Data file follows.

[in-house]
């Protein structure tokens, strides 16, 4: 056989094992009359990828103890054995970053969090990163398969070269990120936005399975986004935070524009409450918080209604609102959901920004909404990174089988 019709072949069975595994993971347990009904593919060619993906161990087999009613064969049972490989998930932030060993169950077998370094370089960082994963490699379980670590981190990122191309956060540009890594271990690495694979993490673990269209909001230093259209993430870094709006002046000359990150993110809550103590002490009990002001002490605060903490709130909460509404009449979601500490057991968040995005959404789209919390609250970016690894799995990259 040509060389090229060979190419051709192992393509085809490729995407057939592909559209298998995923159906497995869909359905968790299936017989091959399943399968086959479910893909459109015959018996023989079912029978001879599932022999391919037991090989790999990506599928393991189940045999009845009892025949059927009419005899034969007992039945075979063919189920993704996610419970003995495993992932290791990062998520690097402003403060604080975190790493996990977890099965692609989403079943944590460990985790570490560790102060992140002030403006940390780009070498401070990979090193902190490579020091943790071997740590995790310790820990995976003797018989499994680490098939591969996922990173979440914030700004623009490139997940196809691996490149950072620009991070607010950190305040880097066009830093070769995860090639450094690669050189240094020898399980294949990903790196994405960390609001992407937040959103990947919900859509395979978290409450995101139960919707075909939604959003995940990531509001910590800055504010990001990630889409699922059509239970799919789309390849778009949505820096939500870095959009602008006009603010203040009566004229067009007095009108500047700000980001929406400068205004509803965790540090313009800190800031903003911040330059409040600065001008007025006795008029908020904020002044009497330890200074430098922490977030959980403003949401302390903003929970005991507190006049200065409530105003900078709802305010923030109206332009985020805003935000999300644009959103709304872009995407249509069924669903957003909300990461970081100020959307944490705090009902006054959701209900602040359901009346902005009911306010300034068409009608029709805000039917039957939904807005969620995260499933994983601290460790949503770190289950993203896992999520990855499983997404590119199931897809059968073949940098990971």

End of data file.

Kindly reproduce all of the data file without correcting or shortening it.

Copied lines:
[in-house]
């Protein structure tokens, strides 16, 4: 056989094992009359990828103890054995970053969090990163398969070269990120936005399975986004935070524009409450918080209604609102959901920004909404990174089988 019709072949069975595994993971347990009904593919060619993906161990087999009613064969049972490989998930932030060993169950077998370094370089960082994963490699379980670590981190990122191309956060540009890594271990690495694979993490673990269209909001230093259209993430870094709006002046000359990150993110809550103590002490009990002001002490605060903490709130909460509404009449979601500490057991968040995005959404789209919390609250970016690894799995990259 040509060389090229060979190419051709192992393509085809490729995407057939592909559209298998995923159906497995869909359905968790299936017989091959399943399968086959479910893909459109015959018996023989079912029978001879599932022999391919037991090989790999990506599928393991189940045999009845009892025949059927009419005899034969007992039945075979063919189920993704996610419970003995495993992932290791990062998520690097402003403060604080975190790493996990977890099965692609989403079943944590460990985790570490560790102060992140002030403006940390780009070498401070990979090193902190490579020091943790071997740590995790310790820990995976003797018989499994680490098939591969996922990173979440914030700004623009490139997940196809691996490149950072620009991070607010950190305040880097066009830093070769995860090639450094690669050189240094020898399980294949990903790196994405960390609001992407937040959103990947919900859509395979978290409450995101139960919707075909939604959003995940990531509001910590800055504010990001990630889409699922059509239970799919789309390849778009949505820096939500870095959009602008006009603010203040009566004229067009007095009108500047700000980001929406400068205004509803965790540090313009800190800031903003911040330059409040600065001008007025006795008029908020904020002044009497330890200074430098922490977030959980403003949401302390903003929970005991507190006049200065409530105003900078709802305010923030109206332009985020805003935000999300644009959103709304872009995407249509069924669903957003909300990461970081100020959307944490705090009902006054959701209900602040359901009346902005009911306010300034068409009608029709805000039917039957939904807005969620995260499933994983601290460790949503770190289950993203896992999520990855499983997404590119199931897809059968073949940098990971």